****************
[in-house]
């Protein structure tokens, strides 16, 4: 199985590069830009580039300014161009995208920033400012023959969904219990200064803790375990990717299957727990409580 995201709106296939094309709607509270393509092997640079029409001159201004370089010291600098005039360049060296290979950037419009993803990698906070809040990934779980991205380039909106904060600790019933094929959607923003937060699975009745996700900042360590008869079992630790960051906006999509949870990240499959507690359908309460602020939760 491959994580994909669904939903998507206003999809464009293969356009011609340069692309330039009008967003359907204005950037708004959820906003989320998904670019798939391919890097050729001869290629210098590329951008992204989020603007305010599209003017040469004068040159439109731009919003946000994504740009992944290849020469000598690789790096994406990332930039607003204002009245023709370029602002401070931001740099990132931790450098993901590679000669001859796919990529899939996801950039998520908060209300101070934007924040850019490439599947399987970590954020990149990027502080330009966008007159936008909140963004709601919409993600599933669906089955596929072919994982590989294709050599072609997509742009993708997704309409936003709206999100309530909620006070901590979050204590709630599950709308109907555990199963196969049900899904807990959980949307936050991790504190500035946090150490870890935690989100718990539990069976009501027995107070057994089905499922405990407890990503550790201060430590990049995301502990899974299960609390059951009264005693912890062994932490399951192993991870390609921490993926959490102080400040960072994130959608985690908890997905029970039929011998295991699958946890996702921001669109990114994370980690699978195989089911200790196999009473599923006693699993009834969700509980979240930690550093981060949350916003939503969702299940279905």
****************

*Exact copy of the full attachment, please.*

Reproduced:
[in-house]
């Protein structure tokens, strides 16, 4: 199985590069830009580039300014161009995208920033400012023959969904219990200064803790375990990717299957727990409580 995201709106296939094309709607509270393509092997640079029409001159201004370089010291600098005039360049060296290979950037419009993803990698906070809040990934779980991205380039909106904060600790019933094929959607923003937060699975009745996700900042360590008869079992630790960051906006999509949870990240499959507690359908309460602020939760 491959994580994909669904939903998507206003999809464009293969356009011609340069692309330039009008967003359907204005950037708004959820906003989320998904670019798939391919890097050729001869290629210098590329951008992204989020603007305010599209003017040469004068040159439109731009919003946000994504740009992944290849020469000598690789790096994406990332930039607003204002009245023709370029602002401070931001740099990132931790450098993901590679000669001859796919990529899939996801950039998520908060209300101070934007924040850019490439599947399987970590954020990149990027502080330009966008007159936008909140963004709601919409993600599933669906089955596929072919994982590989294709050599072609997509742009993708997704309409936003709206999100309530909620006070901590979050204590709630599950709308109907555990199963196969049900899904807990959980949307936050991790504190500035946090150490870890935690989100718990539990069976009501027995107070057994089905499922405990407890990503550790201060430590990049995301502990899974299960609390059951009264005693912890062994932490399951192993991870390609921490993926959490102080400040960072994130959608985690908890997905029970039929011998295991699958946890996702921001669109990114994370980690699978195989089911200790196999009473599923006693699993009834969700509980979240930690550093981060949350916003939503969702299940279905």